However, unless I'm missing something, that's exactly what Microsoft wants AOL to do for them. This is the disconnect. They're smart people up there at Microsoft. They must have considered the possibility of opening their servers to other clients. So far they've only whipped up a frenzy of religious zeal about open protocols (of course everyone supports open protocols), but they have steered the discussion away from the bigger issue -- who pays for the servers?
For an example, consider stock quotes. Right now I can log onto a variety of different public and free servers to get real-time stock information. But if I want to write a script to implement a trading strategy, watching for certain events and triggering a trade or a pager message when they happen, I'm basically out of luck, unless I want to confront thorny copyright and intellectual property issues. (It's possible to parse the HTML text returned by the public servers, but this clearly wasn't the intent of the information providers, and is possibly outside their license agreement. And it's an unreliable approach, the website you're parsing can change its format at any time, and that would break the application.)
The economic problem is that scripts can't read ads. So no one will provide the service for free, as they do for the ad-sponsored service. We've discussed this at length on UserLand.Com, and our conclusion is that to crack this nut we'll have to wait for an open stock exchange, one that competes with NASDAQ and the NYSE and others, one based on freely available, real-time, public trading info (probably formatted in XML).
When this develops, there will be an explosion of interesting software. Given the pace of innovation in the Internet industry, especially as it relates to the stock market, I expect this to happen within months if not weeks.
The Domain Name System -- another confusing economic quagmire. This is the fight over who owns .Com.
Instant Messaging is like DNS in many ways. It's a name system, it binds a person to a computer. If you have control over the DNS, as Network Solutions does, you have control of the core of the Internet.
Similarly, in the struggle for Instant Messaging, the winner, if there is one, will control real-time access to Internet users.
Justifiably, neither AOL or Microsoft want to operate ad-less servers for the other's clients. What's in it for them other than eBay-like headaches. Keeping a huge server farm running 7-by-24 is an expensive thing to do. AOL and Yahoo (another contestant) have more experience at this, but Microsoft may be catching up. (Hotmail appears to be running on Windows NT now, not Unix,as it was when they acquired it.).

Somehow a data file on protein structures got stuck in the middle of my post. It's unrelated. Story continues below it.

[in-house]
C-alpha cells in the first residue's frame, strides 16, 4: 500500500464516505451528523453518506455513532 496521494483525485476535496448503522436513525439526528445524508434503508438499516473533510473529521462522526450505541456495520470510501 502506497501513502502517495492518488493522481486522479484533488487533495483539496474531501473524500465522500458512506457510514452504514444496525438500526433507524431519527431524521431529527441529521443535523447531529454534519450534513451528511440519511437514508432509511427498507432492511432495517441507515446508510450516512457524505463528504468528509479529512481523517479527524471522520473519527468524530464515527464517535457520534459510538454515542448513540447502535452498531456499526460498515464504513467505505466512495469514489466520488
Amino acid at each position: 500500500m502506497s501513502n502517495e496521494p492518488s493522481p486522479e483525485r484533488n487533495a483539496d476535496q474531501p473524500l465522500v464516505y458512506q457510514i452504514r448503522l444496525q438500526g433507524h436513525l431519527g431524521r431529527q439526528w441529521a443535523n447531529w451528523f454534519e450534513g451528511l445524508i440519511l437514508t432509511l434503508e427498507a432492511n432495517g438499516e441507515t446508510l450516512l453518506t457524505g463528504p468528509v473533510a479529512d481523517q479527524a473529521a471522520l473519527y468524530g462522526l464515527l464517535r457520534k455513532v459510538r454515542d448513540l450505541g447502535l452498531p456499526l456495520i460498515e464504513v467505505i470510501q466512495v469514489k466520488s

And in all this, there's a developer question. There are a bunch of interesting apps to be built off Instant Messaging. I could see an outliner used to manage multi-tasking and chat-based projects. Integrate chat with project management and web development. Transcripts of chats on websites hosted by Yahoo or Tripod or Xoom? Another ad opportunity. More community plays. AOL with a developer community of specialized apps building off their service, competing with a similar developer community around Microsoft. Realistically, based on all we know about the software industry, how likely is it that Microsoft will share its developers with AOL and vice versa? It's not likely, and therefore "open standards" are not very likely either.
How are the Instant Messaging giants thinking about this? I don't really know. The public statements so far have been about small things.The real question is who will be first to decisively open up their services to other developers.
It could be that the only way to sort out all this stuff is for there to be publicly owned, non-profit servers that provide free information and connections, and scale up as the Internet grows. Perhaps the only way to do this, and I know this is a radical idea, is to have an Internet property tax, like real estate property taxes.
Both AOL and Microsoft would pay a large share of the money to keep such servers operating, as they pay taxes in Washington and Virginia to provide transportation, education, police and fire protection, all the public services, in the non-cyber world.